This Restored ’89 Porsche 911 Could Be Yours
Skip the queue and grab this Singer.
It’s not uncommon for collectors to wait eons for one of Singer Vehicle Design’s custom Porsches. In fact, the ever-growing waiting list for a new build sits at roughly three years. Fortunately for those with little patience, one such restomod is now up for grabs.
The rarity in question is a 1989 Porsche 911 reimagined by Singer that was commissioned by a Canadian entrepreneur and philanthropist in August of 2016. The one-off took some 12 months to come to fruition and involved a complete overhaul of the original retro ride. It’s now being offered by RM Sotheby’s for approximately a hair under $1.2 million.
As with Singer’s other creations, this bespoke beauty was based on a 964-generation 911 that has been completely stripped down and reworked. It sports new lightweight carbon-fibre bodywork finished in an elegant Geyser Grey, along with Bahama Yellow brake callipers that sit behind Fuchs-style wheels.
The singular sports car is emblazoned with subtle ghosted side stripes with orange “Porsche” lettering in case you need a reminder of what kind of four-wheeler you’re helming. It also has a centre-fill fuel filler protruding from the hood, which gives a little motorsport-inspired flair to the build.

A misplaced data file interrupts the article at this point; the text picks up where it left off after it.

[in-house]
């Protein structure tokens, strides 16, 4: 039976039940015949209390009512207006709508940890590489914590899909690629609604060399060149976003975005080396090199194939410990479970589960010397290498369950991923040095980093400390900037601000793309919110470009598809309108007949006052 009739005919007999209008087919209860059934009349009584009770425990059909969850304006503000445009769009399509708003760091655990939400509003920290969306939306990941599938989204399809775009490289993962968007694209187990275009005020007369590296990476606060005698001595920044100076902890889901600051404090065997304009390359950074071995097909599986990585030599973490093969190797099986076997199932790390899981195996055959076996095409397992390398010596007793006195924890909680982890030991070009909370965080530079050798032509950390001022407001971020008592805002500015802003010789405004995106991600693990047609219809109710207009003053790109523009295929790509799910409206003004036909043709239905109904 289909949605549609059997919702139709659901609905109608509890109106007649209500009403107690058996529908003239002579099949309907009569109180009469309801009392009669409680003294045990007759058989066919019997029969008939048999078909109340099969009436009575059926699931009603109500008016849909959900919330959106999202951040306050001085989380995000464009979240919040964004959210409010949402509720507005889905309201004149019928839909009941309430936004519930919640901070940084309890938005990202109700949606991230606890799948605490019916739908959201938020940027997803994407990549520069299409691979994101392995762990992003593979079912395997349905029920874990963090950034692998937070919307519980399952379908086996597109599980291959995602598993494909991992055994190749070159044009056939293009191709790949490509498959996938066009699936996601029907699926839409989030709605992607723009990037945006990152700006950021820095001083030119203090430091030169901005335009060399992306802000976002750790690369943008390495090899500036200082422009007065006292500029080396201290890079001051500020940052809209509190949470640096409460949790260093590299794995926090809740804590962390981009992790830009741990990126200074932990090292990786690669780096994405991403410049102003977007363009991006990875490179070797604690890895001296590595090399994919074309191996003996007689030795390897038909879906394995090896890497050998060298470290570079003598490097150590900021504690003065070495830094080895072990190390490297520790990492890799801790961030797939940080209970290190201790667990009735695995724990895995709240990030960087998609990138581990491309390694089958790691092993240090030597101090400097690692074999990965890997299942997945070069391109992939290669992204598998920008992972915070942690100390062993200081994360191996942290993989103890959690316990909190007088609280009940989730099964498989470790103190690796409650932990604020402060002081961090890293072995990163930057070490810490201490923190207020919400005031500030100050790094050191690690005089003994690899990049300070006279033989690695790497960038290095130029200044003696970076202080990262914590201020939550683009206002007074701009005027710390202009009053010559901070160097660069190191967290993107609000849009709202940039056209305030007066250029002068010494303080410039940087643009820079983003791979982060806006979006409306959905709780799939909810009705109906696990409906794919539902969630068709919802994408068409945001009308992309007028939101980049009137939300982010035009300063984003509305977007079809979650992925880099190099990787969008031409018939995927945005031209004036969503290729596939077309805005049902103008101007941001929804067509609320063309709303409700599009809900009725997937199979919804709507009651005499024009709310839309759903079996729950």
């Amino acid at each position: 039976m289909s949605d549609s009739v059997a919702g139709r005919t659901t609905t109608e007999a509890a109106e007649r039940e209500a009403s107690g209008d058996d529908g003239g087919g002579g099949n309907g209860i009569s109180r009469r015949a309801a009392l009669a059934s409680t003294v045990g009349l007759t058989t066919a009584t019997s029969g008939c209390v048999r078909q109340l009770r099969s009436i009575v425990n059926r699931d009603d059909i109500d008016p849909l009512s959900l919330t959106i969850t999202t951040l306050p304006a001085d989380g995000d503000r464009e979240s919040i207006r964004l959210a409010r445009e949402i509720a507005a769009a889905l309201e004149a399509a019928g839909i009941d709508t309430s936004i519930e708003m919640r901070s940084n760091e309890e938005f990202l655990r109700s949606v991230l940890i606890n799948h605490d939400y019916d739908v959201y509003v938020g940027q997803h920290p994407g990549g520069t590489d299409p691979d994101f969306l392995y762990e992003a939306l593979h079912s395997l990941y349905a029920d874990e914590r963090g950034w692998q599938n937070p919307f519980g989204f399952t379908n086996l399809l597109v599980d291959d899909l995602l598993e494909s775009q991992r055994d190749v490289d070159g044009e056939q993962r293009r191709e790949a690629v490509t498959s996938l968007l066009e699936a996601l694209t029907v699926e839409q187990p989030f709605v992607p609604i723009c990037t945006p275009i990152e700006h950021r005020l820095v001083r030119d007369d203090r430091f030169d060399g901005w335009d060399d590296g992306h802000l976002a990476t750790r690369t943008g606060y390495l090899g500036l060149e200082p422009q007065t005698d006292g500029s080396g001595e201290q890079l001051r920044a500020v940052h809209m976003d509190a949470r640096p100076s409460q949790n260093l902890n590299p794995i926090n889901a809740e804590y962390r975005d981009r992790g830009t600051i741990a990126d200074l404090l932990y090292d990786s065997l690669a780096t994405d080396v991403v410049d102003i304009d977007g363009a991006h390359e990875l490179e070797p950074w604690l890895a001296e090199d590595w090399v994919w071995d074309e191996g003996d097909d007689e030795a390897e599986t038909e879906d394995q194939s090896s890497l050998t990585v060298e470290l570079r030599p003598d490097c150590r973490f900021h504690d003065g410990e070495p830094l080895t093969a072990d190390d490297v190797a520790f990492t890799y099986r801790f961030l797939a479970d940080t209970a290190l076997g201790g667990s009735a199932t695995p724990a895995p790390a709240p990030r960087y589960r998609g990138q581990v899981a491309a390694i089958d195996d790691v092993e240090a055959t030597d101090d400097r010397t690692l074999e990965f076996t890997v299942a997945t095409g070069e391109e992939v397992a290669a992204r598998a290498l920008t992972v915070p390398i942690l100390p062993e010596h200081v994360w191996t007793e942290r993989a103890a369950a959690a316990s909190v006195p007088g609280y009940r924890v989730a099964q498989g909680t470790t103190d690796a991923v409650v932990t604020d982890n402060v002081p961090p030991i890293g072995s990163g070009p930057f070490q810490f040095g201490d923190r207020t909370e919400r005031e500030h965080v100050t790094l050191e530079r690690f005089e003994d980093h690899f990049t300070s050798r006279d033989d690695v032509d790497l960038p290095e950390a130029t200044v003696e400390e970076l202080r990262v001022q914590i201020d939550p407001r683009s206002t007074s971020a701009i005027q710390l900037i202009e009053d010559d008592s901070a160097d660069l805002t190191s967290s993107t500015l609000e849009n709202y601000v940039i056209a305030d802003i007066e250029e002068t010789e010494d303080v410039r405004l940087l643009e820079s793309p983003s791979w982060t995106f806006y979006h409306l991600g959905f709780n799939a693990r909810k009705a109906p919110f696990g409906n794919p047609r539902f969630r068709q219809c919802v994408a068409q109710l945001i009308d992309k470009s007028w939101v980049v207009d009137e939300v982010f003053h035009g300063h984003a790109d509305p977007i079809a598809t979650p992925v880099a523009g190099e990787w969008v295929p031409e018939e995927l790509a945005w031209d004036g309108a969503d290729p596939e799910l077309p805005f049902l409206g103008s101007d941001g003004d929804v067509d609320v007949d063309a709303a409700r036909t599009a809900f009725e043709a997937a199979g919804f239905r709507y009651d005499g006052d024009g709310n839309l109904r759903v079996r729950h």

The interior, meanwhile, pairs plush tobacco-toned leather with eye-catching Bahama Yellow accents on the tachometer and Momo Prototipo steering wheel. Like the rest of the 911, it appears to be in excellent condition.
Under the hood, the marque’s standard 4.0-litre air-cooled flat-six was treated to an upgrade by California’s Ed Pink Racing Engines at a cost of around $114,700. It can now punch out just shy of 300kW and no doubt delivers a nice hum.
The original owner dropped some $969,000 on this Singer and has only driven it roughly 800 kilometres. As such, it does not come cheap. The one-of-a-kind coupe has an asking price of $1, 192,000. Still, it might beat waiting in line for three years to customise your own.
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Price, essentially, is upon request. Restomods of the 1980s supercar can cost more than $3 million.
By Bryan Hood
September 17, 2021